As more of these larger dairies adopt robots, I predict they will find the improvements in cow health and welfare, reproduction and the ability to better maximize genetic potential will be the key profit measurements to justify the investment in robots.

John Postma of Modesto, California is in the process of transitioning 600 cows into a 10-robot dairy. When pressed about “why single-box robots?” Postma states, “Cow comfort is what sold me. The less stress that’s on them, and how happy they are is what did it for me.”


When asked about the cost of entry into robotics, John adds, “You’ve got to think of this purchase differently. You will get more milk from less cows with automation.” Herds of 10,000 or more cows in single-box robots is not impossible to imagine.

How can we continue to collaborate big data and advanced robotics? Today, many producers utilize genomic testing as part of a standard operating procedure to identify which females to focus on and bring into the herd. What if we could marry genomic testing with milk intake and rate of gain information in robotic calf feeding systems to select “the best of the best” high-genomic females, and then with in vitro fertilization accelerate the rate of genetic improvement?

The dairy industry continues to be challenged to produce “more with less.” Starting with the best genetics, and making them better, will assist in this quest.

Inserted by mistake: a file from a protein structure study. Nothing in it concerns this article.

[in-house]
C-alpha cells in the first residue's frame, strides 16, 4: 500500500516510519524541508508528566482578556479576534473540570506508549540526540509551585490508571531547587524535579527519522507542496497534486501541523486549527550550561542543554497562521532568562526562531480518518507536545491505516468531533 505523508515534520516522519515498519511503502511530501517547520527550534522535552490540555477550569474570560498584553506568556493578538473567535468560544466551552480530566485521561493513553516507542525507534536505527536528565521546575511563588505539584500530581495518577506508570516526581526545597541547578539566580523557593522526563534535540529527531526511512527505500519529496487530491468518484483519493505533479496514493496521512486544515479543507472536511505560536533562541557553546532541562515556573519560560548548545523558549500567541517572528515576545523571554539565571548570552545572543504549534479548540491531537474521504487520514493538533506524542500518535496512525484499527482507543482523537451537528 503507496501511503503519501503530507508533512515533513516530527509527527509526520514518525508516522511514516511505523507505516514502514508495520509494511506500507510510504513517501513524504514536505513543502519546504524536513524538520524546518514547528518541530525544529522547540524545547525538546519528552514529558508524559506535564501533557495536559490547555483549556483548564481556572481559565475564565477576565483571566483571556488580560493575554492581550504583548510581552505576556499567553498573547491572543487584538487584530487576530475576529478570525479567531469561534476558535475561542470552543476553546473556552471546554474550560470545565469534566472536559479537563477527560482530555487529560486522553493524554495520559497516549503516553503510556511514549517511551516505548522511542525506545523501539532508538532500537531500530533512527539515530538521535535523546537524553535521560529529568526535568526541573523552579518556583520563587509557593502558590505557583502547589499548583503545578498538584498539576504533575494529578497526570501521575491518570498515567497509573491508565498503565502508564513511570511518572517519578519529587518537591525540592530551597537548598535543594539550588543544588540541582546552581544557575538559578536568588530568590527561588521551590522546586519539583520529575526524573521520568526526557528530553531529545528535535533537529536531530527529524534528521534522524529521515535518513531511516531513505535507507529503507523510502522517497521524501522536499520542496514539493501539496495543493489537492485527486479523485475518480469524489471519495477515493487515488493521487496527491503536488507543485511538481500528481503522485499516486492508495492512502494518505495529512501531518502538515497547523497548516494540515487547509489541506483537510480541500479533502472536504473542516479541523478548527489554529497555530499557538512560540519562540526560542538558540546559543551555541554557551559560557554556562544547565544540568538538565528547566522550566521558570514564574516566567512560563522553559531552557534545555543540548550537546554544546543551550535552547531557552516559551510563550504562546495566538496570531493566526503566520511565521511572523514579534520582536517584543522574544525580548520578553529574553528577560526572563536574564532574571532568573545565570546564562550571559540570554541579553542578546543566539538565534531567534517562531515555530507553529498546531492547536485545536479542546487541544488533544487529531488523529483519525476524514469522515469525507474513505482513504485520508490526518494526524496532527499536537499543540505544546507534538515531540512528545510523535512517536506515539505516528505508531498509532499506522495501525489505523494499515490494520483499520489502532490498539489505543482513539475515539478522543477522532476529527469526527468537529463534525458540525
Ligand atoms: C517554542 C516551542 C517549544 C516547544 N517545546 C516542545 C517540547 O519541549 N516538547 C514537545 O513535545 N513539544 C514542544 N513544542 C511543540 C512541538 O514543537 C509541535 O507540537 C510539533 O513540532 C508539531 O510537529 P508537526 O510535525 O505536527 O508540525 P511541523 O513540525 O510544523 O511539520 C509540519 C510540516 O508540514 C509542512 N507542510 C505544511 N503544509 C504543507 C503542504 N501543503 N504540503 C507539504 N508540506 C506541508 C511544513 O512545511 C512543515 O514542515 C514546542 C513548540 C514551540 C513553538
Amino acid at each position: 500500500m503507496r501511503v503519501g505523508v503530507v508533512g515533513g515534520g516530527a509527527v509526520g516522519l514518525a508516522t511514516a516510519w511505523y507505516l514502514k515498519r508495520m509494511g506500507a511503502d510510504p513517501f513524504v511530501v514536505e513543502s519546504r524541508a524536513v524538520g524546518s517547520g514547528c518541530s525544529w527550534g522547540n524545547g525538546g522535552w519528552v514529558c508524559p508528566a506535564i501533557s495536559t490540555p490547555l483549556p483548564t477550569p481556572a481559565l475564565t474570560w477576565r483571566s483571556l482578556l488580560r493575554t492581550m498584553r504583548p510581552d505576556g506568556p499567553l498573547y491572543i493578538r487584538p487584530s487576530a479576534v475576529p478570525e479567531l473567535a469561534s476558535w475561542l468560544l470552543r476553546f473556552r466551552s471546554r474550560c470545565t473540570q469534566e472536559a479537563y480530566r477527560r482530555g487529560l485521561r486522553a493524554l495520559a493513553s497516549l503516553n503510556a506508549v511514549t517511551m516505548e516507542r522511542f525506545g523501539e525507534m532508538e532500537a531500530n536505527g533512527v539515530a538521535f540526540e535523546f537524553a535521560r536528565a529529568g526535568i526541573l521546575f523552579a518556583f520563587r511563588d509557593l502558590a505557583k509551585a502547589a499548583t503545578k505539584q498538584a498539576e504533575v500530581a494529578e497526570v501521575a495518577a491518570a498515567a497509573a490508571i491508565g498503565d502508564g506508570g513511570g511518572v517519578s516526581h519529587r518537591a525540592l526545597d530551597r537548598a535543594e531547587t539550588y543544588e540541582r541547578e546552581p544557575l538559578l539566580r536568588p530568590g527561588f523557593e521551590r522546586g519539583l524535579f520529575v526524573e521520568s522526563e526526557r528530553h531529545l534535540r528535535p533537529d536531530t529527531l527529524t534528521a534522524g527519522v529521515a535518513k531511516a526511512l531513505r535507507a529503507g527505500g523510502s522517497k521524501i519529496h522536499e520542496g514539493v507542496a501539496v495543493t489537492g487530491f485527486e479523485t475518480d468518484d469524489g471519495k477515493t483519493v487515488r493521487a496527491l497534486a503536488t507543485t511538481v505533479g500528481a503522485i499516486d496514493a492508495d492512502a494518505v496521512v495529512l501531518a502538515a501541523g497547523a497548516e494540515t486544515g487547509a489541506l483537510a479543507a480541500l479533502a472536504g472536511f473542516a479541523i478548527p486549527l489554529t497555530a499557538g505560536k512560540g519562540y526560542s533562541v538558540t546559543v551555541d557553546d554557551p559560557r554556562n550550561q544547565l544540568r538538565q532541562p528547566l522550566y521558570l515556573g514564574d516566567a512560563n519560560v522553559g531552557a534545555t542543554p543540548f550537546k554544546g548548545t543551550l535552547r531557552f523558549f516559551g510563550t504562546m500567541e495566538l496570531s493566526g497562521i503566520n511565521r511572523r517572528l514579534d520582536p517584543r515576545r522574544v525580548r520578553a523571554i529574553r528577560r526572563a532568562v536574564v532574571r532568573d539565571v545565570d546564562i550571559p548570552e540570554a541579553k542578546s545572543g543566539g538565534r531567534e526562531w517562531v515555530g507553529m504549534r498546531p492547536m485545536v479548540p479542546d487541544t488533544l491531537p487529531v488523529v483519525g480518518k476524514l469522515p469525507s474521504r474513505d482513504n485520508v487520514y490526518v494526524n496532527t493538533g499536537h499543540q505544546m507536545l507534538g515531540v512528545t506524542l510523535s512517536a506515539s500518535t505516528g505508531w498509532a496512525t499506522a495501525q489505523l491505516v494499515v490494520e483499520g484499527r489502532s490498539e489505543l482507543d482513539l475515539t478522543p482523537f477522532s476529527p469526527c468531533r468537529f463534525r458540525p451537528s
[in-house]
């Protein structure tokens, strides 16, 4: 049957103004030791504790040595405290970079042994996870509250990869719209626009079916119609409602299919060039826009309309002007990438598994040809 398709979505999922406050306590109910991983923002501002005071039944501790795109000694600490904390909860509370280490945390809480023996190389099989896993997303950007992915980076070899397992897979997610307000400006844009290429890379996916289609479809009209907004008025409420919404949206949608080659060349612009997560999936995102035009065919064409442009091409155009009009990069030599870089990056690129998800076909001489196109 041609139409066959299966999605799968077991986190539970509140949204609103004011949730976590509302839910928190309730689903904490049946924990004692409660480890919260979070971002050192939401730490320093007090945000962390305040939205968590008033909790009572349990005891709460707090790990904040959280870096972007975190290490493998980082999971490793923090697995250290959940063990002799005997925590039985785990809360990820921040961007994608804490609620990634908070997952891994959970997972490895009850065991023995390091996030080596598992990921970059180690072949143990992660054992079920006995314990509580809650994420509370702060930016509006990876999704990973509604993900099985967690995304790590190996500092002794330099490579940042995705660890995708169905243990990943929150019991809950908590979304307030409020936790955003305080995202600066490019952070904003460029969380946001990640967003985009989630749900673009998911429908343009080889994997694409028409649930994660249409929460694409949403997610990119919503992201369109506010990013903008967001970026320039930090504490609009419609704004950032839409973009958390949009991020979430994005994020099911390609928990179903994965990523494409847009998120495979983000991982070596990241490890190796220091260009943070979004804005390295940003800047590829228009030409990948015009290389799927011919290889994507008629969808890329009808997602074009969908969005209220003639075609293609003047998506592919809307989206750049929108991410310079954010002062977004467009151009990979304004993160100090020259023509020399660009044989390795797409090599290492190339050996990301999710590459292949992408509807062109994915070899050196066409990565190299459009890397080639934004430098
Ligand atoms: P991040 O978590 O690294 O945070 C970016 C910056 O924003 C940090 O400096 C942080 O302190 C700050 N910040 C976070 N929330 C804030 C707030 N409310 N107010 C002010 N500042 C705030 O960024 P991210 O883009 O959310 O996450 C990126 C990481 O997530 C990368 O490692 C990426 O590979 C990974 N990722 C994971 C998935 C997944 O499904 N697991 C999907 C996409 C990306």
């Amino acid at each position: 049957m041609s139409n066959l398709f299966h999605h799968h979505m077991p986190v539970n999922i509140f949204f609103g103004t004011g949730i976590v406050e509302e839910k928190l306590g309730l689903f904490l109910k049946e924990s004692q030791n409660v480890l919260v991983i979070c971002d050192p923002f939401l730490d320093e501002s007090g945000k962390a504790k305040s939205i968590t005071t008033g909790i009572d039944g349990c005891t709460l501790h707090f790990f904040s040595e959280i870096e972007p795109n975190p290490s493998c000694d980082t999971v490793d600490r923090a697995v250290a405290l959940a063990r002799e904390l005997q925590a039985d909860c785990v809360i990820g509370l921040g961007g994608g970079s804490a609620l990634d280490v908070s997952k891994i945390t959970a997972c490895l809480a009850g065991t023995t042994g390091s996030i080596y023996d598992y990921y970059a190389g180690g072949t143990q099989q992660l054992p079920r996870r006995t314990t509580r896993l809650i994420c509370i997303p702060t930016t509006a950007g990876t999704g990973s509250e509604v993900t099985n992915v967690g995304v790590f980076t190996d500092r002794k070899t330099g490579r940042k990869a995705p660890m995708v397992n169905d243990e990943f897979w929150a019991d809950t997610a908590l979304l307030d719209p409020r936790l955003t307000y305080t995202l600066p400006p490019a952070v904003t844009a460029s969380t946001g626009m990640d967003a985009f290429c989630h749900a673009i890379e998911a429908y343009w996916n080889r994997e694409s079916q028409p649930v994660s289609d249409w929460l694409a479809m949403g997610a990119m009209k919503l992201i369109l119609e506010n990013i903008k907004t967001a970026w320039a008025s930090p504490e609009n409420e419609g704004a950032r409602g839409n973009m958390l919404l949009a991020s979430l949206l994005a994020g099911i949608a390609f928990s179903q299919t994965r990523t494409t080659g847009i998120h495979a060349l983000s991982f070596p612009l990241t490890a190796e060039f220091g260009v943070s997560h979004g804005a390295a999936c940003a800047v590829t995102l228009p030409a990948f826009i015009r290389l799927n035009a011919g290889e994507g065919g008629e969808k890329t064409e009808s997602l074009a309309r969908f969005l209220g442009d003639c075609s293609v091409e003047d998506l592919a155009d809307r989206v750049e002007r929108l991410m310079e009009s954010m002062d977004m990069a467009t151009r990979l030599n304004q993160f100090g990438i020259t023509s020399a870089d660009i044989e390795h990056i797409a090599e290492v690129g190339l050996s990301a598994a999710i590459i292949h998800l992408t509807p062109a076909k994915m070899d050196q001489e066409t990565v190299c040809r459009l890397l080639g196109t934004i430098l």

What about the ability to utilize big data and advanced robotics to pinpoint dry matter intake and individual cow income over feed costs with 99 percent accuracy?

As robotic feeding systems continue to evolve, as we continue to get more precise at measuring the inputs and collecting the results, I believe we will be even better qualified to develop individualized feeding regimes to produce even greater results. Better metabolic health, higher milk production, more fat or protein – continuous improvement will be something you will expect and receive.

I expect we will see improvement in how the technology measures and enhances milk quality or new equipment to improve hoof health. There are robotic technologies on the horizon today that will vastly improve how we handle manure in freestall barns.

These new developments will benefit both man and cow alike, replacing costly scraping systems and creating a much cleaner environment that will benefit both milk quality and hoof health. What about a robotic system for managing freestalls, from bedding delivery to daily stall maintenance?

I anticipate that in the next five years, the robot technology we have available to us today will continue to improve, and new robot technology will come to market. In many cases, things we haven’t even thought of yet will come to the market. If you think about it, the first iPhone came on the market only 10 years ago, June 29, 2007.

Five years ago, would you have thought that an online company (Amazon) would be larger than Walmart? Did you ever think the “Yellow Cab” would be replaced by Uber, average citizens utilizing their cars to pick up clients at the airport? Developments are driven by customer need, and as more dairy producers identify robotic needs specific to their situation, the robot suppliers will respond or fall by the wayside.

These are very exciting times.  end mark

Steve Fried